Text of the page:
After he had them at the proper altitude, and had trimmed the plane to hold its course, Clay swiped the magazine from her hand with a frown of his own and crinkled it back into place beside his seat. His southern drawl smoothed over her, deep baritone sinking in all the way to her bones. "It's about choice, Sheri. Free will to choose. I may try to influence you, but all of it is your choice in the end."

For a heartbeat or two, she luxuriated in the golden brown velvet of his eyes, kind and gentle, almost caressing her, almost making her wonder if he meant more than her choice in her relationship with Christ. Almost. And just like that, she opened her purse and fingered her cigarettes nervously. She must need to smoke if she even for a second believed Clay was seeing her as a woman, and not just as Steve's little pest of a sister with a terrible crush on him.

He chuckled after heat again crept up her neck to set her face ablaze. The dimple in his cheek flashed. Clay pointed at the controls in front of her. "You wanna fly us?"

So he remembered teaching her to fly, helping her earn her private pilot's license? For some unexplainable reason, that pleased her greatly. They had spent hours upon hours alone while she learned to fly, during the year before she moved to New York City to attend the university.

She closed her fingers over the controls and pushed down slightly to get a feel for the airplane. In a few minutes, she pulled back on the controls to lift the nose until they reached an angle where the plane stopped climbing and stalled at zero gravity. Weightlessness on earth.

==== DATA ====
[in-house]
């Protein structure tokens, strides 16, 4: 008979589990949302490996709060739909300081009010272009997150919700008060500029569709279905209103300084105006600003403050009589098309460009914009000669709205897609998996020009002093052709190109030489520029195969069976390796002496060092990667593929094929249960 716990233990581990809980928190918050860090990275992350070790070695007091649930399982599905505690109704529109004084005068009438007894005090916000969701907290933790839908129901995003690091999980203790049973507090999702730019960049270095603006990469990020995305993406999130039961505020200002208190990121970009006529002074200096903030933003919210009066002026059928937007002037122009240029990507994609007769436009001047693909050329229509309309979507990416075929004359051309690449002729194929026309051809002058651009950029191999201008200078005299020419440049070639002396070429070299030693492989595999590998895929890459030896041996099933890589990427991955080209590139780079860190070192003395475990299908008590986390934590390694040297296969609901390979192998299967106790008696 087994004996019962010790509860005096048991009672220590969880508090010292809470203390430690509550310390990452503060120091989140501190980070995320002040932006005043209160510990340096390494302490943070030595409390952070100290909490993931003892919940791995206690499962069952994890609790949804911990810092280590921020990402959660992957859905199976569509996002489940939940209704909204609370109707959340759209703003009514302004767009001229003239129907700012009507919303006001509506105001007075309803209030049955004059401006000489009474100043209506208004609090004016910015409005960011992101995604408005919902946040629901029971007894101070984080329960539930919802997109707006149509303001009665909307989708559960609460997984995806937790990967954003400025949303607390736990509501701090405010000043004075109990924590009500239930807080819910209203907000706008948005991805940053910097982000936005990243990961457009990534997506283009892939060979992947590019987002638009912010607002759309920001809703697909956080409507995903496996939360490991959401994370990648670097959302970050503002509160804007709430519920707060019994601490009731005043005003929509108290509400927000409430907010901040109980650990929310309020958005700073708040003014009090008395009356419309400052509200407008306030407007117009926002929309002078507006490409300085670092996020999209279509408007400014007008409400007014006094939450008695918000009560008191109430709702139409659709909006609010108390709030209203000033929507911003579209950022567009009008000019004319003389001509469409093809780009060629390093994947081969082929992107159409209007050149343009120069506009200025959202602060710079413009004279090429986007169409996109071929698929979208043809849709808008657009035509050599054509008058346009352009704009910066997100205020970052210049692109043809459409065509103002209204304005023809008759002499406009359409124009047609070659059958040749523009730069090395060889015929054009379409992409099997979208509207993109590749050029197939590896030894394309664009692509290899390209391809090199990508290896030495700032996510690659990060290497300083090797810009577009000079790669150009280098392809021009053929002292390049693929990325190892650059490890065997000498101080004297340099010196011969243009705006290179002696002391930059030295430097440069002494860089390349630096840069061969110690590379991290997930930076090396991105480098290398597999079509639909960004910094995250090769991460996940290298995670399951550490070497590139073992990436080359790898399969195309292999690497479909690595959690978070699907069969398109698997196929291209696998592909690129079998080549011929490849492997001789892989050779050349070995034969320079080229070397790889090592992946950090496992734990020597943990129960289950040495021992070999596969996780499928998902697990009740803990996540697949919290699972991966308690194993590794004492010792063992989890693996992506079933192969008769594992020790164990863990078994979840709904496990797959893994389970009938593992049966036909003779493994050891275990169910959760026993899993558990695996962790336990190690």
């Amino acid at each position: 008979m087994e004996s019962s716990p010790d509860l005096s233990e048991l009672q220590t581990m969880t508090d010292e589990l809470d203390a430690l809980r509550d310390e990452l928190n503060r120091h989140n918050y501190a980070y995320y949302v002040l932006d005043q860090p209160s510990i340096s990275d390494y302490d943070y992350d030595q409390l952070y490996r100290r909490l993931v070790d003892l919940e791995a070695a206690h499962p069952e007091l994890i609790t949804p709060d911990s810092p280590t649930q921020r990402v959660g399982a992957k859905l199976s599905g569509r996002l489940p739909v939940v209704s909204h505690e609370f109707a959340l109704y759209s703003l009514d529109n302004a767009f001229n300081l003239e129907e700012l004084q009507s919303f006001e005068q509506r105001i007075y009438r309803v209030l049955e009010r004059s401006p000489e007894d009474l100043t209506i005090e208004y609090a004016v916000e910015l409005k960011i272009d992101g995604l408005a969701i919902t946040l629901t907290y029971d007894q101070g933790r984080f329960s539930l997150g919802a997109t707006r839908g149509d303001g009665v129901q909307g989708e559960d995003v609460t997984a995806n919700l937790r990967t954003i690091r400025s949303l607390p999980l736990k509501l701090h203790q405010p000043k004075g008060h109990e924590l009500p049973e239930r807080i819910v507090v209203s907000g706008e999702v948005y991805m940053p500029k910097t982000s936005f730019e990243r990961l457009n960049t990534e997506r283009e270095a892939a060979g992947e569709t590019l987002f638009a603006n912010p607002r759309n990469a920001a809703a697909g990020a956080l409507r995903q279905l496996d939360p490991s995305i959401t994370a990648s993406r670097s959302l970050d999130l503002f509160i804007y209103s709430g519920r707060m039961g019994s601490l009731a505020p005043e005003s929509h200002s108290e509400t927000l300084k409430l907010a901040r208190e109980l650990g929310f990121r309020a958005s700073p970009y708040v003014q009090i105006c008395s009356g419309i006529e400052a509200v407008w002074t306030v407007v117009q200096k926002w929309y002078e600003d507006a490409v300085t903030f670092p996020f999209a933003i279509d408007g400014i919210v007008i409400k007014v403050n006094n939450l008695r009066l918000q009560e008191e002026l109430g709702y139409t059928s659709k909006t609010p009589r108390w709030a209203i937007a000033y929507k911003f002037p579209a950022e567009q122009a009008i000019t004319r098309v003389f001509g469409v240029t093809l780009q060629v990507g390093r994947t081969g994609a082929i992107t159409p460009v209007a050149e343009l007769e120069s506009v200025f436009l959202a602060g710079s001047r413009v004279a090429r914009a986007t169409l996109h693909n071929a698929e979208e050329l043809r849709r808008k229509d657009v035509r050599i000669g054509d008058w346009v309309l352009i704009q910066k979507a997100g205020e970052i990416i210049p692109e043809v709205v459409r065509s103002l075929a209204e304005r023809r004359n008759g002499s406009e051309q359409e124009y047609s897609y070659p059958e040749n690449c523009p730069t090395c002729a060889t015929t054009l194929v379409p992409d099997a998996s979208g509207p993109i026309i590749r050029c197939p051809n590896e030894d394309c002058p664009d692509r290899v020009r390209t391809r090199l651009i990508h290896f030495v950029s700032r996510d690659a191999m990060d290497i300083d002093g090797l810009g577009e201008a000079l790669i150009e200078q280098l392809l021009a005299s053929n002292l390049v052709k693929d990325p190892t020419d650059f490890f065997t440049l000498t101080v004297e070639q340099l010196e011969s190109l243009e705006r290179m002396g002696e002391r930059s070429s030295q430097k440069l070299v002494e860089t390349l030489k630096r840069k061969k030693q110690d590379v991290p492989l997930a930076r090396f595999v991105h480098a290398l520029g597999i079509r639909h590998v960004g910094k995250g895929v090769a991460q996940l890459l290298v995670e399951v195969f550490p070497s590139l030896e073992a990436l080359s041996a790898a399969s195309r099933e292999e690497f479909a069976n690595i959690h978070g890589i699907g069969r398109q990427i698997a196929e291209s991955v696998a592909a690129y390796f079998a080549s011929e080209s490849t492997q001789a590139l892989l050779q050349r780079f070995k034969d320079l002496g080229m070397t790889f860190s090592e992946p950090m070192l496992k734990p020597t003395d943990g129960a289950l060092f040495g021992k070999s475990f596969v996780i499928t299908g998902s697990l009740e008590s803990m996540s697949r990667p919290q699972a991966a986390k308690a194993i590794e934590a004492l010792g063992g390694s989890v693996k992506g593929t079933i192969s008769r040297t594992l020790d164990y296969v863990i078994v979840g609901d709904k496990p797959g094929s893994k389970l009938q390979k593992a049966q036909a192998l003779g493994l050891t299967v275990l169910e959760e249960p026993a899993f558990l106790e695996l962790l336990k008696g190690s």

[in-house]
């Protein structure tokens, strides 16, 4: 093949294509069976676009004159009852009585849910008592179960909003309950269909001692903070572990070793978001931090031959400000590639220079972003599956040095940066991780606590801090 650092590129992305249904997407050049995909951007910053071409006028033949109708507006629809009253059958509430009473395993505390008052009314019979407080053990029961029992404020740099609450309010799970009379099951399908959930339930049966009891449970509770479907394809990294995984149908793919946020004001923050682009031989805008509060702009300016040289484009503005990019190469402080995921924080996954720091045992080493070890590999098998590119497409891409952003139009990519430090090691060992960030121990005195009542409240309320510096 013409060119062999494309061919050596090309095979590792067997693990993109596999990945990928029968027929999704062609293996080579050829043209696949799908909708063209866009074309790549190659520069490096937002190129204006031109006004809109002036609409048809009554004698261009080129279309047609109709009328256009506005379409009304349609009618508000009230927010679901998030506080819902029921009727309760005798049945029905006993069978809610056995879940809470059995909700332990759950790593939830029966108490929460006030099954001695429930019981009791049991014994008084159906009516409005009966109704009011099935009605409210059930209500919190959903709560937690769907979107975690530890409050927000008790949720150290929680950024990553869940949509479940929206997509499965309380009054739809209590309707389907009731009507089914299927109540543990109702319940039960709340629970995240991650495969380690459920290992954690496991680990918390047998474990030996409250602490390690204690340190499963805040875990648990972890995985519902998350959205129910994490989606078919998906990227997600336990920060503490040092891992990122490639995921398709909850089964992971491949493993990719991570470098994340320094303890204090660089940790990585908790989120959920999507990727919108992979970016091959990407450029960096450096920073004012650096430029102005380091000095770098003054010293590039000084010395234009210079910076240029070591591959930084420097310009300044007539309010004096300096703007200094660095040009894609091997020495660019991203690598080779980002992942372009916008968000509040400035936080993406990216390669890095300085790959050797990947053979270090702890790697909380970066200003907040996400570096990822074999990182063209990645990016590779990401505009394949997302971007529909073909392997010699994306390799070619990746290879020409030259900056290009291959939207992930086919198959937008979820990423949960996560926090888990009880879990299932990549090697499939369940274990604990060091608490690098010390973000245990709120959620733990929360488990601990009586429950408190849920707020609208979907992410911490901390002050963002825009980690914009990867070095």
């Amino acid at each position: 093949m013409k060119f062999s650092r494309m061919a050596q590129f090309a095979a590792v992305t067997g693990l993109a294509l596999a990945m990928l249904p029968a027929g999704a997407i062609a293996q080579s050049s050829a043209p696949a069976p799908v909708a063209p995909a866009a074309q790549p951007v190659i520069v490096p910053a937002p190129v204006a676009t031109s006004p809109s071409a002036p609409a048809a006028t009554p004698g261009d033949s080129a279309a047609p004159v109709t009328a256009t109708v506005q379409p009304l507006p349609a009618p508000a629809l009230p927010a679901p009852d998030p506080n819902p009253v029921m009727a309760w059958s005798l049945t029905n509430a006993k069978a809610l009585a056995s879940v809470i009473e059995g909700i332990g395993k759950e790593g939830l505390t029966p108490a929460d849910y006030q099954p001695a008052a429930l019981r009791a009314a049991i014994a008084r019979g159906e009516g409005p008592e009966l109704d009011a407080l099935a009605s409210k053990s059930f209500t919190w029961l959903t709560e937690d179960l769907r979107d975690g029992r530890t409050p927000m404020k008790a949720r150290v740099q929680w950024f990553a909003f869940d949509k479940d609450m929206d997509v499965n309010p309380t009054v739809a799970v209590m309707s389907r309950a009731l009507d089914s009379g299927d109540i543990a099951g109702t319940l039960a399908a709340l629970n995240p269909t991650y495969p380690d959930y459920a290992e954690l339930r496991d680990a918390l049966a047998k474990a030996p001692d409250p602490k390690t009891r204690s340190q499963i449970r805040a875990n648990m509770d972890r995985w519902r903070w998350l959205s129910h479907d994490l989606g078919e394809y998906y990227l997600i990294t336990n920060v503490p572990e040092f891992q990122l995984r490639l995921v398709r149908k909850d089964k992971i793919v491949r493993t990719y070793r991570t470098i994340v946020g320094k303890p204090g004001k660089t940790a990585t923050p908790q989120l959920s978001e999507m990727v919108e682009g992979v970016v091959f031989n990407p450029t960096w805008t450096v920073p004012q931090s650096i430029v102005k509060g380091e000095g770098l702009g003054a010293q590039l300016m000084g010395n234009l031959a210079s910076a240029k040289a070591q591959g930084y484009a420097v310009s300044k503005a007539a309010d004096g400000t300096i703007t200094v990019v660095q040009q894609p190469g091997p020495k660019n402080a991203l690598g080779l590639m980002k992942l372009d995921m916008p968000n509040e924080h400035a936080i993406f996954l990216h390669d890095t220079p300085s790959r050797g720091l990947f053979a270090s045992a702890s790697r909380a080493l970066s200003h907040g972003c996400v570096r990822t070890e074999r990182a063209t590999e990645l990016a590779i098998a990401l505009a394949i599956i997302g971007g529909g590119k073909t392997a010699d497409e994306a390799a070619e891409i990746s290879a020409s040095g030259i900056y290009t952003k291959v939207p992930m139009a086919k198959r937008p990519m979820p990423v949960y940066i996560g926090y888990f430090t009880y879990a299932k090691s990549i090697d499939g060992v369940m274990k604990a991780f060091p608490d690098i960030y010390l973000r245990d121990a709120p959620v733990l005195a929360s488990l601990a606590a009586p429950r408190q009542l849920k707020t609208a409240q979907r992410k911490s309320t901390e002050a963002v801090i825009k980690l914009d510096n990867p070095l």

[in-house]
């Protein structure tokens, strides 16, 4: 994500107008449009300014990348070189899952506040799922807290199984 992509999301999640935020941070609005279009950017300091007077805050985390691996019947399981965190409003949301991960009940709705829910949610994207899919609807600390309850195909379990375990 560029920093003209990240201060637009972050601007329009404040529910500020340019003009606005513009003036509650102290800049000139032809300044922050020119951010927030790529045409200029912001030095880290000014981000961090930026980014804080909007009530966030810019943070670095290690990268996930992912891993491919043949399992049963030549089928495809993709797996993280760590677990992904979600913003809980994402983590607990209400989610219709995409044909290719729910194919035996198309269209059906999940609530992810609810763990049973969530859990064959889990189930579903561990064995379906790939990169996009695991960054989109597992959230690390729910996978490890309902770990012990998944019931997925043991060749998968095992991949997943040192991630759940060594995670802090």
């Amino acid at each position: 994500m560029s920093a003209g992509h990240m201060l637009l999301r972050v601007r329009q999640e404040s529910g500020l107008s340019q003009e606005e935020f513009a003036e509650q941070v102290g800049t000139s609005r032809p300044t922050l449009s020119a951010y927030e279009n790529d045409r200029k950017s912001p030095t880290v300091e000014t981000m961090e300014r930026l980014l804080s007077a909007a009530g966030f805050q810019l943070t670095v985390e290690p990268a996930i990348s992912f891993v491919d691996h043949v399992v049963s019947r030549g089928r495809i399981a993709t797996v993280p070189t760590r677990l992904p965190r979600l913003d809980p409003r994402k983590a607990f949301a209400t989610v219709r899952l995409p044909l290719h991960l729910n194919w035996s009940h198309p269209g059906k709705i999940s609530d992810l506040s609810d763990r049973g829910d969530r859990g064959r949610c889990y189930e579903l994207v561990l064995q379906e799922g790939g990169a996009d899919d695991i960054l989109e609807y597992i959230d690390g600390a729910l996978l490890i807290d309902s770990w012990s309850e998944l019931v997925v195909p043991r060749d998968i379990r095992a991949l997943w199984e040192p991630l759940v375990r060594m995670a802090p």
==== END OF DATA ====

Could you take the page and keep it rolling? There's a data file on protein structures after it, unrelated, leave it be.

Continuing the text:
How many times had they prayed for God to grant them a hedge of protection before spending hours in the air, learning to stall and how to control the plane when it dropped or spun? Learned to control the plane even with a hood on, flying blind, testing for visibility rating. They both enjoyed the rush of adrenaline as they cheated death time and again.

Clay settled his hands over his controls, too, as the stall warning blew shrilly and the plane stalled as they reached weightlessness. He glanced at the pencil she released in the air, floating for a few seconds to defy gravity, before the plane dropped toward the right wing, sending them into a spin. He adjusted his feet on the rudder pedals as Sheri did the steering, restarted the engine, and pulled up and out of a downward spin.

"Yeehaw!" she laughed and shifted her attention to Clay.

He caught her captive with his golden brown eyes and waggled his eyebrows. "Yahoo! Yeah, the Sheri I knew and loved is still a part of you. I wonder how much has changed?"

Instead of answering him, she pointed out the window at the plane's shadow surrounded by the rainbow circle of light on the clouds below them. "Look. Our halo."

Air control at the Dallas tower released them to descend for landing at the little private strip. After Clay replied to the tower, he pointed at the controls again. "Wanna land?" he asked with a chuckle.

Land? Ah, landing was the hardest thing for her to grasp when he taught her to fly. She could flare the nose, but at first bounced them down hard on the runway. She answered the challenge she heard in his voice. "I can do it."

"I know," he agreed solemnly.

She hoped she didn't make a mockery of his simple faith in her ability and slowed their descent, turning into a landing pattern, opening flaps, slowing to about sixty miles per hour to flare the nose on the aircraft and drop smoothly for touchdown onto the runway. She blew out a sigh of relief. She hadn't been sure she could still do it, but it was just like learning to ride a bike. You never truly forgot.

Clay took over control of the airplane, taxiing down the runway, steering with the rudder pedals until slowing to park in an open metal hangar. Within a few minutes, he tossed her luggage in the back of his dusty pickup.

She laughed out loud when she opened the passenger side with creaky hinges. "Glad to know some things don't change, cowboy."

He bowed slightly at the waist. "Yes, ma'am."

Sheri lifted one hand to stop him as he started the engine. "Don't yes ma'am, southern charm me. It's a wasted effort."

She cleared her throat then took a deep breath and dived into treacherous depths. "Tell me about these upcoming dates."